Taking the reader with us, to the settlements of the distant Natchez region, he will find that emigrants continued to pour in, upon those fertile hills and alluvial bottoms, from all parts of “his majesty’s Atlantic plantations.” Many were the hardships and perils they encountered, in reaching this remote and comparatively uninhabited region. It is believed that the history of one party of these emigrants will enable the reader to understand what kind of hardships and deprivations all the others were forced to undergo. Major General Phineas Lyman, a native of Durham, a graduate of Yale, a distinguished lawyer, and
The great achievement of the first generation of Norwich settlers was the building of a meeting house. More than any other event of the time, with the possible exception of the accomplishment of the national independence, this was an undertaking that enlisted the energies and taxed the resources of our forefathers. The building of a meeting house in a New England frontier settlement a century ago was regarded a matter of public concern, to be supported by the whole community without regard to sect or party, like the opening of roads or any other public charge. In less than ten
United States Soldiers of the Civil War Residing in Michigan, June 1, 1894 [ Names within brackets are reported in letters. ] Eaton County Bellevue Township. – Elias Stewart, Frank F. Hughes, Edwin J. Wood, Samuel Van Orman, John D. Conklin, Martin V. Moon. Mitchell Drollett, Levi Evans, William Fisher, William E. Pixley, William Henry Luscomb, George Carroll, Collins S. Lewis, David Crowell, Aaron Skeggs, Thomas Bailey, Andrew Day, L. G. Showerman, Hulbert Parmer, Fletcher Campbell, Lorenzo D. Fall, William Farlin, Francis Beecraft, William Caton, Servitus Tucker, William Shipp, Theodore Davis. Village of Bellevue. – William H. Latta, Thomas B.
A brief history of the Nansemond Indians who resided at Portsmouth, Bowers Hill, and in general about Dismal Swamp, Virginia. Includes last names of living descendants.
Broyles, Bruhls, Broils,Broiles originated from northwestern Germany. There are two towns one of which is Bruhl along the west side of the Rhine River. The largest community has an 18th century castle called Augustburg. The archbishop of Cologne had created the town in 1285. The family Brohl had lived in the area as early as the 14th century as in 1332 one Brohl had received a coat of arms. Some of the Broyles family came to America in 1717 to Culpepper, Virginia. The first was John Broyles who had several sons who were the ancestors for many of the Broyles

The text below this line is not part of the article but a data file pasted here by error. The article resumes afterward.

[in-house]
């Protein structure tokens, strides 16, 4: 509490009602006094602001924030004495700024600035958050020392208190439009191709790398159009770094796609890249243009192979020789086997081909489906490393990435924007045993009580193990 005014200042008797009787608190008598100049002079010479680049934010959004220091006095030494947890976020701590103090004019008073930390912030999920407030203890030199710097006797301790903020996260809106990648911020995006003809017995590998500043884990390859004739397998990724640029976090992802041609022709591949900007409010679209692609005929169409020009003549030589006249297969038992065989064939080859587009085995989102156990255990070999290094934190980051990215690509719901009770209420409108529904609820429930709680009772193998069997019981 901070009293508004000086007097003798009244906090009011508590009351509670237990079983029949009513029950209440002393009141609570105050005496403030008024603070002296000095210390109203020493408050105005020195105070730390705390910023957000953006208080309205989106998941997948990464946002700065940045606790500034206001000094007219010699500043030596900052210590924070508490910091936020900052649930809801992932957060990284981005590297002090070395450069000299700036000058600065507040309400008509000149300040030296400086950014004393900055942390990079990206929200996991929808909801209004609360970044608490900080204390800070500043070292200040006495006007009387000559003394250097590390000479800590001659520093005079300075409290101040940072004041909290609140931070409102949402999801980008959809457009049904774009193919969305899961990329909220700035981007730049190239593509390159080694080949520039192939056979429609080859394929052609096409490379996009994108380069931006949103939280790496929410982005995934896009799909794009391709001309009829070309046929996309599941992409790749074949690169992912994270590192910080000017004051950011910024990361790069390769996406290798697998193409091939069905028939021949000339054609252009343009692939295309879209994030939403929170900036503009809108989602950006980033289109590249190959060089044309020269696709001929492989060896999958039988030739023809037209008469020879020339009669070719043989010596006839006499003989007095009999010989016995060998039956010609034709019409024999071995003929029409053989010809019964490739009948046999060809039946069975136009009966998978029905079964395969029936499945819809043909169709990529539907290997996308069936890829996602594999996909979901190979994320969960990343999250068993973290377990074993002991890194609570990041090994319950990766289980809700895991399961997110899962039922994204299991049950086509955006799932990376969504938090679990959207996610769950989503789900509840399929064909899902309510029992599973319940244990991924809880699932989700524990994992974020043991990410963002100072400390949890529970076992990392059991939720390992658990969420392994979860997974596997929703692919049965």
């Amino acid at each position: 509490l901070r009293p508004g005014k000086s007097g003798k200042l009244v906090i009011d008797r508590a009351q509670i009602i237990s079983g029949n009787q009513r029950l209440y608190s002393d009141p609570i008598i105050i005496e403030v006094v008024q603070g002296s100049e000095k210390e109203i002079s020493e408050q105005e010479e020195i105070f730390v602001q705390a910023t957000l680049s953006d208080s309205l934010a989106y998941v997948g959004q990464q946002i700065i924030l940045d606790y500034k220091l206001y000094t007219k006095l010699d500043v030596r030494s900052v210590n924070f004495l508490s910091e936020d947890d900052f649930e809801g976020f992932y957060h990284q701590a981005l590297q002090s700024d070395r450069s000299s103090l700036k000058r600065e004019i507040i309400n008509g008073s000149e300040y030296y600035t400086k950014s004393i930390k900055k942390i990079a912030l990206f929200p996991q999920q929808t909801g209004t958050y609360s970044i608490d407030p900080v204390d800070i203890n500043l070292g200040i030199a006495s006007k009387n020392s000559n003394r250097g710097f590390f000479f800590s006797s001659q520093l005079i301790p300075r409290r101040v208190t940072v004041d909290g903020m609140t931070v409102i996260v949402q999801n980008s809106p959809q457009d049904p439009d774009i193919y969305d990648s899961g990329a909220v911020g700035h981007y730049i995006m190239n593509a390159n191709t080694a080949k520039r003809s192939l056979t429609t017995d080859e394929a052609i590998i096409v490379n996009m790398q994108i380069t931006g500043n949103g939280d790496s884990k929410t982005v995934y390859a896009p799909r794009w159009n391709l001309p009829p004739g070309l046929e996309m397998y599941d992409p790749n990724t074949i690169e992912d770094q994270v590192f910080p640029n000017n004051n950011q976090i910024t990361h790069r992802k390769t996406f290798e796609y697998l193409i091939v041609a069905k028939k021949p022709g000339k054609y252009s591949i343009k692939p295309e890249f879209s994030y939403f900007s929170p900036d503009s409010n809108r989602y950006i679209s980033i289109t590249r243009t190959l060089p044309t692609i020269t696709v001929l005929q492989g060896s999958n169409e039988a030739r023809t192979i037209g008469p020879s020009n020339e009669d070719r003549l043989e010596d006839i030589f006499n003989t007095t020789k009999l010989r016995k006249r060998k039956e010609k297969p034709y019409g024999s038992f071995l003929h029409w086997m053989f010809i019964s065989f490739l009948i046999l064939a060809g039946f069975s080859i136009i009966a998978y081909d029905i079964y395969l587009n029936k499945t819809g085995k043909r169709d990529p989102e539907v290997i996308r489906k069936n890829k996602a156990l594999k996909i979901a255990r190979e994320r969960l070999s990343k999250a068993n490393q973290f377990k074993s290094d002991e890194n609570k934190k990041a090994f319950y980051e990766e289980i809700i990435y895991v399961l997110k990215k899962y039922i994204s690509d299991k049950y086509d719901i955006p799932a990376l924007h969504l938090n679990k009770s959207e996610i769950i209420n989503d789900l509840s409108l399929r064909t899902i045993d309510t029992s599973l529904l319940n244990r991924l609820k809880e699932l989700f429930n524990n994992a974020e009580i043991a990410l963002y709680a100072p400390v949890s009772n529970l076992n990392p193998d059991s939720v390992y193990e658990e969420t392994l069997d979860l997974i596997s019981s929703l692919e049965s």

JAMES C. HARMON. It is the men of broad and comprehensive views who give life to communities-men who have foresight and energy, pluck and push to forward their enterprises and still retain an untarnished reputation through it all. Such a man is James C. Harmon, who is one of the leading citizens of Cleburne County, Arkansas He was born in Monroe County, Tennessee, in 1846, and is a son of Peter and Caroline (Kirkland) Harmon, natives also of that county, their marriage taking place near Madison. From their native State they removed to Arkansas, in 1849, and located in Independence
Mrs. W.T. Harmon whose death occurred at La Grande on July 29th was born in Missouri in 1864. She was a resident of Enterprise a number of years, moving to La Grande recently. Services were held at the Church of God Tuesday at 2:30 by Rev. Cooper. Interment was made at Alder Slope. Wallowa County Reporter Wednesday July 31, 1918
Millie E. Harmon, 81, a resident of Wallowa county since 1917, died at Wallowa County Nursing Home on Saturday, May 16, 1983. The daughter of Daniel and Hattie Kirby Stimmell, she was born in Huntsville, Washington, on December 15, 1901. On June 8, 1917, she was married to Asa Harmon in Enterprise. He preceded her in death on October 12, 1939. Survivors include one son, Grant Harmon of Hermiston; two daughters, Mrs. Don (Vadna) Norton of Imnaha and Viola Chenoweth of Dayton, Washington; one sister, Minnie Blize of Milet, Alberta Canada; seven grandchildren; 10 great-grandchildren, one great-great-grandchild. Graveside services where
Mrs. Janet Harmon, 416 South L Street, died in a local hospital Friday [October 5]. She was born in Scotland and was a pioneer resident of Tacoma. Mrs. Harmon was a member of the first Tacoma Chapter of the Order of Eastern Star and belonged to the Holy Communion Church. Survivors are two sisters, Miss Charlotte Simpkins of Tacoma and Miss Nellie Simpkins of Juneau, Alaska; also two brothers, George of Juneau and Hector of Tacoma. The funeral announcement will be made by Buckley-King upon arrival of the sister from Alaska. Tacoma News Tribune, October 7, 1944 Contributed by: Shelli